What to watch for in Seahawks-Vikings preseason game
It isn’t just the players who are competing for the final few spots on the Seahawks’ roster that have something at stake in the preseason.
It’s also important for some of the starters, especially those along an offensive line that needs all the time together it can get given all the changes there from last season.
It was looking all offseason like the Seahawks would have new starters at all five spots, including at right tackle with free-agent addition J’Marcus Webb. But he missed a significant portion of offseason work with a calf strain then twisted his knee last week, prompting Seattle to move Garry Gilliam back to that spot and put on hold his switch to the left side.
Bradley Sowell, another free-agent pickup, is playing left tackle. In between those two bookends are a rookie at one guard spot (Germain Ifedi), a second-year player with a single start in his career (Mark Glowinski) at the other, and a center who is playing his third position in as many seasons.
Justin Britt’s latest position switch seems to be going more smoothly than his first two. Coach Pete Carroll praised Britt for the job he did in Seattle’s preseason opener against one of the NFL’s better nose tackles, Kansas City’s Dontari Poe. And he later said in an interview with “Brock and Salk” that Britt has made a significant adjustment in the way he’s playing.
“He’s made a technical jump in his control of his body and his pad level to the point where it looks like he should have been playing center all along. He just looks so natural at it,” Carroll said. “But I think it would have applied no matter where he’s playing. We’ve really got him to sit down and get his leverage in the right spot. For a big guy, he’s playing very low and very square. He did it in the running game. He did it in the passing game. It was an enormous accomplishment for him in such a short time.”
Britt, only in his third season, has by far the most starting experience of the five players who are currently starting along Seattle’s offensive line. That very well could be the one with which the Seahawks begin the regular season on Sept. 11, which makes tonight’s preseason game against Minnesota a fairly significant progress report for that group.
It wouldn’t be a surprise if the starting offensive line plays through the first half. With as much change as that group has gone through, it needs all the time together it can get.
Here are three more things to watch tonight:
• Trevone Boykin’s second act. The rookie quarterback had a fairly solid NFL debut against Kansas City. He led four scoring drives and didn’t commit a turnover while completing 16 of 26 attempts for 188 yards and a touchdown. That touchdown came as time expired in the fourth quarter, culminating an 88-yard drive and setting up a game-winning two-point conversion. That was the good. The bad, as Carroll and offensive coordinator Darrell Bevell both noted, was that Boykin had some predictable issues with calling plays in the huddle. It’s something he’s unaccustomed to doing having come from a spread offense at TCU, where the plays were much less wordy and way easier to spit out. The Seahawks want to see – better yet, hear – him clean up some of the lines he flubbed last week in Kansas City. That will go a long way toward Boykin securing the job as Russell Wilson’s backup.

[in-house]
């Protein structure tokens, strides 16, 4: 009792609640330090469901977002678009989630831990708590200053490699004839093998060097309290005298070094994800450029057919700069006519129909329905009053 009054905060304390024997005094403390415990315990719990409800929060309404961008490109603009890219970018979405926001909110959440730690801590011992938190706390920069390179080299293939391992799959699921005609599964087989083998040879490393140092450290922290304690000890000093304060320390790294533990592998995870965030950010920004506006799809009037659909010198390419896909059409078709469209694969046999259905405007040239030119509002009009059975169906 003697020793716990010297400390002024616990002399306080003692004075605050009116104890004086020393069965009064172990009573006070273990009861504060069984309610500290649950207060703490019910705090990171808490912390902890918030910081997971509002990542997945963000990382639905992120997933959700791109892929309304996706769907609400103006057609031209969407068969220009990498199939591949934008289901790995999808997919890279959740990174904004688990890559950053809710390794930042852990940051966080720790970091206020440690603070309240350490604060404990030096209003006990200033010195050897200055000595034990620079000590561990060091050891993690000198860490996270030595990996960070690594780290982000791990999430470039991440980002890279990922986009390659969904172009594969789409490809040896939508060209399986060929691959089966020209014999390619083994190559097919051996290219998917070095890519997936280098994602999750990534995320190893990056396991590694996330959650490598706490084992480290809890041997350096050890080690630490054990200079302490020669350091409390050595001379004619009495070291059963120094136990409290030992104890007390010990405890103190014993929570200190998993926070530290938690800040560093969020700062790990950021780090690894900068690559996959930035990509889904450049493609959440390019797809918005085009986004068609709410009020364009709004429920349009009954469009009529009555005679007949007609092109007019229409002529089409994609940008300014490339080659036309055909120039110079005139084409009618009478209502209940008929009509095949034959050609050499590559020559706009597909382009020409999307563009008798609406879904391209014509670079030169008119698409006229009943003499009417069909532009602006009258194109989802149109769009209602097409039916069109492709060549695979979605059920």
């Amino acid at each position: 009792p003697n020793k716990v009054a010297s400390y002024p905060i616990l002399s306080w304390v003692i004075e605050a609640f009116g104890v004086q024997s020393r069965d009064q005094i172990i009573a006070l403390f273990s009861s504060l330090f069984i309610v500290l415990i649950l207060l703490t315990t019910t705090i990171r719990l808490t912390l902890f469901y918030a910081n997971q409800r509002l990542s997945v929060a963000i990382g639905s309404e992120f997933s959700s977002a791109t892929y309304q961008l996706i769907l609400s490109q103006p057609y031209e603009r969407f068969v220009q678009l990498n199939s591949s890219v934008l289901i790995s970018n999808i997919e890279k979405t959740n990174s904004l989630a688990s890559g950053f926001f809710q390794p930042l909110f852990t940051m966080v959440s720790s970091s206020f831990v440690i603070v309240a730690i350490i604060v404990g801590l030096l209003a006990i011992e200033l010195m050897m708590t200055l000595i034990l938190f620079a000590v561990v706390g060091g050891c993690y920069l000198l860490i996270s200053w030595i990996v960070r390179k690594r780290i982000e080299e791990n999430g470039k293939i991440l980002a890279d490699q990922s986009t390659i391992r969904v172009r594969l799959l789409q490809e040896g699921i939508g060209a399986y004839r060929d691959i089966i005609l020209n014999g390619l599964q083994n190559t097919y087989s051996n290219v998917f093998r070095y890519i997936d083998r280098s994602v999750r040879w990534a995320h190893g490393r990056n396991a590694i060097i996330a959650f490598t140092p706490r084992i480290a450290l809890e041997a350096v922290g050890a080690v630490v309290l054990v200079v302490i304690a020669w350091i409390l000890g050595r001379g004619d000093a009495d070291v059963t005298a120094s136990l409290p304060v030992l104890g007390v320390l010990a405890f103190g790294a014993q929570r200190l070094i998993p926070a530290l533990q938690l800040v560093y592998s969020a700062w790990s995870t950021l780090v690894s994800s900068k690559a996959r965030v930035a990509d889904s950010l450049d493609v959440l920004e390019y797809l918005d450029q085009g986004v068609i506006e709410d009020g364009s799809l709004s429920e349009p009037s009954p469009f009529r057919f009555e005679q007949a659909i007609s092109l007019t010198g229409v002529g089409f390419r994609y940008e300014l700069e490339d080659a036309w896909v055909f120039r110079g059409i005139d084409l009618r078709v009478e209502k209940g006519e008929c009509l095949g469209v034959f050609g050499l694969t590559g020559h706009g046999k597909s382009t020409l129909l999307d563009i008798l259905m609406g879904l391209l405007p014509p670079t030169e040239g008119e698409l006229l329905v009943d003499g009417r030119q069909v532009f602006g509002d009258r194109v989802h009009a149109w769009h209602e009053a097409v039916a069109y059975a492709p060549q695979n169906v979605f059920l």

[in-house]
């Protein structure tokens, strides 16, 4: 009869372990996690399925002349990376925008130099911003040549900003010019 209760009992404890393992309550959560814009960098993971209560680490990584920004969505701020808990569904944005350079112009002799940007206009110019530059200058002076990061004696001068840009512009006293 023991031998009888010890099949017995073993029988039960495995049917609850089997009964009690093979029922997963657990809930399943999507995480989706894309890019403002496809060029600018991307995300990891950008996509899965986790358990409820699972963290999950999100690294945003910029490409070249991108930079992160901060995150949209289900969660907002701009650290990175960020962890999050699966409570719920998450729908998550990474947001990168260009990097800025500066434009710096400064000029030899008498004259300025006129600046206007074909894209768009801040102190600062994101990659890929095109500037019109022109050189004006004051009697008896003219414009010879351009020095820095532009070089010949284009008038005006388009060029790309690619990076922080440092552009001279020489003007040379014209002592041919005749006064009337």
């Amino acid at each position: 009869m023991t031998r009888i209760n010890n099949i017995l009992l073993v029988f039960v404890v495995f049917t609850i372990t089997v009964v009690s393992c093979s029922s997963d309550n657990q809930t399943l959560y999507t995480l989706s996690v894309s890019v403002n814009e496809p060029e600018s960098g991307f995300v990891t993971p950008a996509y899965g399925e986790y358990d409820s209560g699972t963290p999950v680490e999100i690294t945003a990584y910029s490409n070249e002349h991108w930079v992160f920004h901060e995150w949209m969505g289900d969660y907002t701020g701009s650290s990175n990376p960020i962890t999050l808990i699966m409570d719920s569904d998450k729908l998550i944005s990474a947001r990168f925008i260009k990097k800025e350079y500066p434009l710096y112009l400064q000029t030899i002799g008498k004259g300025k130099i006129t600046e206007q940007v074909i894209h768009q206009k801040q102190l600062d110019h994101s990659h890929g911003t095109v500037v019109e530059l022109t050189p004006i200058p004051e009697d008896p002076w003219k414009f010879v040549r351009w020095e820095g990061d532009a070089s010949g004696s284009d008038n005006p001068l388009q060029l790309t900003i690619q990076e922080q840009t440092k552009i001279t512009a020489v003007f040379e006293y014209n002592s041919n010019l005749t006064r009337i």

• Safety plan. Brandon Browner is not a lock to make the Seahawks’ roster. His contract suggests as much as do a few other realities. Namely, he’s 32 years old and learning to play strong safety, where Seattle thinks he may be able to fill a situational role in some sub packages. Another player competing for a backup safety spot is undrafted rookie Tyvis Powell (No. 40), who was one of the standouts last week in Kansas City. Powell made a crushing block on a punt return, nearly made a miraculous play to keep a punt out of the end zone and then picked off a pass for good measure. It may not be an either/or scenario with Browner and Powell, but they are two players who could either help or hurt their cases for a roster spot tonight.
• What can Brandon Williams do? He’s a fourth-year tight end who has played in 31 regular-season games, most of them coming with Carolina. Williams’ chances of making the Seahawks’ roster look even better in light of the uncertainty over Jimmy Graham’s availability for the start of the season. Also working in his favor is that he’s considered a good special-teams player. The Seahawks are evaluating their options at fullback and have looked to tight ends to help out, so anything Williams (No. 86) can do there would further help his case for a roster spot behind Graham, Luke Willson and rookie Nick Vannett.